We can do a lot together

More than 1,755 young people have been empowered, skilled and moulded through the Peer Educators Academy.
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More than 1,755 young people have been empowered, skilled and moulded through the Peer Educators Academy.

The majority of young people envision a future that satisfies their passions, validates their abilities and realizes their dreams of making a difference in the world. But it all turns out to be a fairy tale, especially when they fail to make the right life decisions.
We established the Peer Educators Academy in 2014 to provide accurate sexual reproductive health and rights information to this generation of dreamers and achievers, giving them an advantage in dealing with the many challenges they face and allowing them to spread the word to their peers.

As we speak, about 1,755 empowered and enthusiastic young people have gone through the Academy, and these individuals have been influencing change and inspiring their fellow peers to make informed life choices both during and after their time of service.

This year, we selected 60 young people from over 400 applications and provided them with the necessary skills and information to address the SRHR issues that young people face today. We’ve given them a platform to use in order to affect the change they want to see in their respective communities.

We held the 7th Peer Educators Academy graduation ceremony on February 17, 2022, to honor and congratulate peer educators, cultural icons, and other key players for their dedicated service and invaluable contribution to youth empowerment and sustainable development, as well as to welcome the 2022 Peer Educators to the big fraternity.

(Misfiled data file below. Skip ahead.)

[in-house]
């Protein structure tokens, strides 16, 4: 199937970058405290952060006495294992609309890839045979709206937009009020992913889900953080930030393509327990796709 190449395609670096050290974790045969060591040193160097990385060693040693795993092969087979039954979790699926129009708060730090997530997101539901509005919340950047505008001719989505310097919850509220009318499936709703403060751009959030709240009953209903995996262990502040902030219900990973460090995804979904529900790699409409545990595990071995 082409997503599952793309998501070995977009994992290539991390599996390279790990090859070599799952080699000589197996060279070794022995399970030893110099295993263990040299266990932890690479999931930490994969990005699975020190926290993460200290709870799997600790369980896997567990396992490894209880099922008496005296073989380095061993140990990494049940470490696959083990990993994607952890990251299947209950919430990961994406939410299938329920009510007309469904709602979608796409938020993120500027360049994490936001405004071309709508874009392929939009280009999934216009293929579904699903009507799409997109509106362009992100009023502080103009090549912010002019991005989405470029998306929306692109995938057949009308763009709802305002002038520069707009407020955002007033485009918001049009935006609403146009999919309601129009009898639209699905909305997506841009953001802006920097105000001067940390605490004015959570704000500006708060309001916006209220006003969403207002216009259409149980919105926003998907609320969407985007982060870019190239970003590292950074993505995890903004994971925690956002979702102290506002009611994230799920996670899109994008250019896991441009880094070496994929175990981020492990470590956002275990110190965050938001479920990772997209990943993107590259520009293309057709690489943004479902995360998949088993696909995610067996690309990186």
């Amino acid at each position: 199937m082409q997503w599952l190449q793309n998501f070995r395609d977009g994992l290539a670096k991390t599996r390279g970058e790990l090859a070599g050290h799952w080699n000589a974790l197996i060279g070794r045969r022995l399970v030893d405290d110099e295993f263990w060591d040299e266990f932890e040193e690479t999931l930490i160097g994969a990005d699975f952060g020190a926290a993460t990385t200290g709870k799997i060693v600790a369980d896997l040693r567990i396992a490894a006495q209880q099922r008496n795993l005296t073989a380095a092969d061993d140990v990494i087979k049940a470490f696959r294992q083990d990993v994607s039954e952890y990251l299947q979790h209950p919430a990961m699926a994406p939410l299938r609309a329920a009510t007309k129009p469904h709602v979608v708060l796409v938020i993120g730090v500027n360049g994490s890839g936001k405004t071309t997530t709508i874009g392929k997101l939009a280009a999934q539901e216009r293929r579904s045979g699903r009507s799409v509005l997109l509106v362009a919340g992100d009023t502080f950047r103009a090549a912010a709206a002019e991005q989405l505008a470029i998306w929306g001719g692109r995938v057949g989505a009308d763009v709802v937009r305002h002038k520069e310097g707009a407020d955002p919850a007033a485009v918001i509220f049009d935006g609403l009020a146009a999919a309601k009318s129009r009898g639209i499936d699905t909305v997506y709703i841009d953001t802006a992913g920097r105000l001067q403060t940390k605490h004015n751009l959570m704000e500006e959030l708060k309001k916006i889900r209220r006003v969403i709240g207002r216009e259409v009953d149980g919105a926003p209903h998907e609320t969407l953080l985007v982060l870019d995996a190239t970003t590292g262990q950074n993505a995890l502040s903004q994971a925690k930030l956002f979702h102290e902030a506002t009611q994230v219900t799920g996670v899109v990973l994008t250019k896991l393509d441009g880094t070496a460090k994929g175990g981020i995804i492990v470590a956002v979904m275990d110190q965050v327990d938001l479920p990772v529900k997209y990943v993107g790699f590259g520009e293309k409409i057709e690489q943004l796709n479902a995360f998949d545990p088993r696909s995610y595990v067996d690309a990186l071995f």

According to Henry Mugenyi, an award-winning Health Journalist with NBS, it is through the academy that he got to understand the pertinent issues that young people go through.

“I didn’t have any connections before I joined the academy. I was this freshman from a poor background who didn’t have connections or knew prominent people. I got the opportunity to connect with different people through Reach A Hand Uganda’s Peer Educators Academy.” he said.

The country director, James Tumusiime, in his opening remarks, talked of the values we stand for as an entity. These include; equality, teamwork, professionalism, respect for persons and culture. He further emphasized that ‘’Reach A Hand Uganda aspires to build a breed of young people that not only cause a change within their communities but also do continuous personal reflection, accept positive criticism, value hard work, and recognize that it’s their responsibility to become better persons and citizens each day. He made it clear that anyone who goes against these values betrays the commitment for which Reach A Hand Uganda exists and should be supported to regain this track’’.

Humphrey Nabimanya, the founder and CEO of RAHU noted that the ‘’Peer Educators Academy stands on core values of accountability, inclusive diversity and grooms future CEOs. He also said that the academy has produced a great workforce with a unique spirit of volunteerism.’’

This colorful event was attended by a lot of key players who are very instrumental in the success of the Academy, and it was closed by performances from Nutty Neithan, and Naava grey, our cultural icons, who sang the “Gwe Asalawo song” that encourages young people to be more cautious of the life choices they make each and every day.

Written by James Ocen.

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